I don’t know about you, but some days I find keeping up with blogs, Twitter, and Facebook (not to mention Goodreads and Pinterest) to be quite … challenging.
A plethora of content is generated daily, even hourly. News is shared minute-by-minute. You get that terrible feeling of being “behind” if you ‘re out of touch for half an hour.
While there’s a lot of useless chatter out there, the real problem for me is that there’s so much that’s valuable. I can’t imagine how I’d know what’s going on in publishing, how I’d stay up on blogging techniques, how I’d get constant inspiration and business advice, without the relentless stream of blogs I read.
I’d rarely know when there was a TV show worth watching without Twitter. I’d certainly have no clue what my friends were up to or when their birthdays are, without Facebook.
But it’s a challenge, isn’t it, to balance attention to the persistent “incoming” with time spent doing everything else?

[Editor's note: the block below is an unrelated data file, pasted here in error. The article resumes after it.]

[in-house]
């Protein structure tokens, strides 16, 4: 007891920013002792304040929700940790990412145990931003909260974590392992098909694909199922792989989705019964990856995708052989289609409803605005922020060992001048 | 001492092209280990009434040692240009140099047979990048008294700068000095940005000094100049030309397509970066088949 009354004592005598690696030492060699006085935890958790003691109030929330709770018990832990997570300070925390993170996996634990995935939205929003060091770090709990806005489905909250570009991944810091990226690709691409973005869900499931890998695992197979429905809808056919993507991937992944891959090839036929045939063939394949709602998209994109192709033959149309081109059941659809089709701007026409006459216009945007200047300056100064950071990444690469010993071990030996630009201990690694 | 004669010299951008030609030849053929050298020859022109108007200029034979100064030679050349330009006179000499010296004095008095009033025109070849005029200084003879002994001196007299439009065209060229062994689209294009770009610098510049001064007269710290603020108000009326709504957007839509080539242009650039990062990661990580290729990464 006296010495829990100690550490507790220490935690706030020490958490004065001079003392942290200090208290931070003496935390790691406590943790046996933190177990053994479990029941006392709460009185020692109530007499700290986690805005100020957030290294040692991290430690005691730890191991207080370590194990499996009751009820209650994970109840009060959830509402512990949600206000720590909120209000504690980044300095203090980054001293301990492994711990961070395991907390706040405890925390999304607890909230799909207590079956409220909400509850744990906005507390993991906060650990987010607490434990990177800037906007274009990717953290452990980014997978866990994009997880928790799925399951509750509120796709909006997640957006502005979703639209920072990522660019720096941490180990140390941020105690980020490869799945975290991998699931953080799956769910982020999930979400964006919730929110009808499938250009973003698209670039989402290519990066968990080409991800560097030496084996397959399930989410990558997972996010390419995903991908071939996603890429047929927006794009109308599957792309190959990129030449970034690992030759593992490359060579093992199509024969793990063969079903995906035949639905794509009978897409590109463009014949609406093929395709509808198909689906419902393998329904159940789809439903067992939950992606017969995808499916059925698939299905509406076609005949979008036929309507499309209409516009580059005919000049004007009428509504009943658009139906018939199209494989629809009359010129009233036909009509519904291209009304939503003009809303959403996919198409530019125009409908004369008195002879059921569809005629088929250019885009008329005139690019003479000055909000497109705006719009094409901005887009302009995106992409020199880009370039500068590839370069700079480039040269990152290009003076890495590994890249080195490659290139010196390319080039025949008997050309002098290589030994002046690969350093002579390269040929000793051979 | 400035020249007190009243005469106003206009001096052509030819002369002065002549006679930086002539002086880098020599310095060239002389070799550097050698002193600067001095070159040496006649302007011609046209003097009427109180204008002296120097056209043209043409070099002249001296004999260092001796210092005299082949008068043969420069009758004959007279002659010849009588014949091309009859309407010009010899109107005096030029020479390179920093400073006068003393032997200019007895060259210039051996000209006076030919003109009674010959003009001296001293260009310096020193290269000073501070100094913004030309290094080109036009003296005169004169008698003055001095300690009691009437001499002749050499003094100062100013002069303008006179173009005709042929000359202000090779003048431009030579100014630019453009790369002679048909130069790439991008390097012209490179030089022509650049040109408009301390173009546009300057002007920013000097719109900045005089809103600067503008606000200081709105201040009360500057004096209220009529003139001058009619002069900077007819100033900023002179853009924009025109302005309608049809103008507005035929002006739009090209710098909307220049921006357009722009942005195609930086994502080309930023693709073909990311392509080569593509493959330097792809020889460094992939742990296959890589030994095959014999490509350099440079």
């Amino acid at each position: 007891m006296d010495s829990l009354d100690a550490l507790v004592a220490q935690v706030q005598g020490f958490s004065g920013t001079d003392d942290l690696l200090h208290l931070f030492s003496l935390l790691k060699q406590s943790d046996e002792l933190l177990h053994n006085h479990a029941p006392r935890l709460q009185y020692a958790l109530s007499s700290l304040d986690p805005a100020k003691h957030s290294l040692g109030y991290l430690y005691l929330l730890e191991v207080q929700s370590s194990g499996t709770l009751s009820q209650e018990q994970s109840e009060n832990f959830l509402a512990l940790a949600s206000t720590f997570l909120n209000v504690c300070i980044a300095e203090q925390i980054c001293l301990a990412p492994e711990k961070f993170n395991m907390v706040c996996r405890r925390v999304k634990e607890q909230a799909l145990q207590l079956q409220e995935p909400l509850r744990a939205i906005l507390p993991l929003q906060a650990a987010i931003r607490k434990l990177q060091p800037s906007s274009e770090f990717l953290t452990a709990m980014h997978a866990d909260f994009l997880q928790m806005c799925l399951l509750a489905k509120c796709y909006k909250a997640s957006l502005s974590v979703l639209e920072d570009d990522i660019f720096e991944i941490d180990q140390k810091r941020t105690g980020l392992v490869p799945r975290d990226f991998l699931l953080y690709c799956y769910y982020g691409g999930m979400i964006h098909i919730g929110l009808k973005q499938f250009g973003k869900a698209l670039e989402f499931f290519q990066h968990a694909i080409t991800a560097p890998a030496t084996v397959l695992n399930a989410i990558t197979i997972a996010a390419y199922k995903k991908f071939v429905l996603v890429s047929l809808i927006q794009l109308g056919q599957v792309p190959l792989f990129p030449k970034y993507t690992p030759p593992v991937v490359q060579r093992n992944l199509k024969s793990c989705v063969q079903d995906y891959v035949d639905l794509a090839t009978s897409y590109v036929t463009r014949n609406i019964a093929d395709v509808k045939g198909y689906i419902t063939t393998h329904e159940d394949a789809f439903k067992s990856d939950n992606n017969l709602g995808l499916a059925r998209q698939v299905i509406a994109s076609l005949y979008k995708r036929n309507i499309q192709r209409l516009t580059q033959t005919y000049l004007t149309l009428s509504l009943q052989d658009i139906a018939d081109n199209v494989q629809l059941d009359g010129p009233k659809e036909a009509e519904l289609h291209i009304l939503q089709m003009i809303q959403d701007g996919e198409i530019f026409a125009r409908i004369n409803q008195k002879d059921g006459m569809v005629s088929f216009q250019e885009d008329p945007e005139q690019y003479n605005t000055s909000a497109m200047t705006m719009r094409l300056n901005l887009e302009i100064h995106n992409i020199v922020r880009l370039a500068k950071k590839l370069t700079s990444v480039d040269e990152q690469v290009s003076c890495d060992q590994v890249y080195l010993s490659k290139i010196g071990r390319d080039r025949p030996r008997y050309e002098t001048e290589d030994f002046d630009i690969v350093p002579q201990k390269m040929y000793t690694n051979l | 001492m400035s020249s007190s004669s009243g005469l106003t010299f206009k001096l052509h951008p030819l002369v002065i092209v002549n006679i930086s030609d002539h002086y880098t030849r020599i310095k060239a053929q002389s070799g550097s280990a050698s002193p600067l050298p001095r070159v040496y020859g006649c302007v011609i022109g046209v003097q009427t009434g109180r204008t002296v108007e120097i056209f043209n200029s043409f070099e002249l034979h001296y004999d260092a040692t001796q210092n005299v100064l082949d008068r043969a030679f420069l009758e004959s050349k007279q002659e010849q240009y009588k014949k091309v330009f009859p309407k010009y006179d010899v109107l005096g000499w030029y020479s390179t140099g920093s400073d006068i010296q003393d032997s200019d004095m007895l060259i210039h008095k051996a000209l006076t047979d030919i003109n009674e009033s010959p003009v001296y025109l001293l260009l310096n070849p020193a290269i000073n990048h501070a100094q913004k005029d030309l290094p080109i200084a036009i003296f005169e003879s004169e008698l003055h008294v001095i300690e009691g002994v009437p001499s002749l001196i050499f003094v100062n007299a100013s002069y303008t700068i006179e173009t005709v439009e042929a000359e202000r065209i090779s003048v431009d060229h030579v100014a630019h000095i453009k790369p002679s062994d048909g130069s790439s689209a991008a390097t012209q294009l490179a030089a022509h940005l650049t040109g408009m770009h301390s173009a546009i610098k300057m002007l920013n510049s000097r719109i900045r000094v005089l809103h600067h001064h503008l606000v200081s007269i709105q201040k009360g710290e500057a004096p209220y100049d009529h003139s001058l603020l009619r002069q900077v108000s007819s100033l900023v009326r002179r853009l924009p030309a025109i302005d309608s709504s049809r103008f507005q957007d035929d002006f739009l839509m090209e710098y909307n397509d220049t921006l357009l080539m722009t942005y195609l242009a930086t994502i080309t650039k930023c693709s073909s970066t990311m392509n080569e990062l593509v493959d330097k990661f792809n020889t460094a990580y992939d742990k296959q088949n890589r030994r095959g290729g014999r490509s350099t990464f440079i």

What kind of toll is this taking on us? I think we all struggle with a distracted focus. We can get easily sucked in to the useless chatter online and we have to take intentional steps to discipline ourselves. There can be anxiety because we never feel we can do enough, and we are forced to constantly filter and make judgments about what’s important and what isn’t. What deserves our attention, and what doesn’t. And there is the time lost—time taken from other valuable pursuits, or time taken from what used to be our down time.
And that’s not even taking into account the pressure to create content for blogs and social media. I’ll be honest, I absolutely love the way the Internet and social media have changed our social lives and businesses… right up to the point where I hate it and wish it would all go away.
What is the value of all this information? How much do we retain? How much does it actually inform our business, our decisions, and our lives?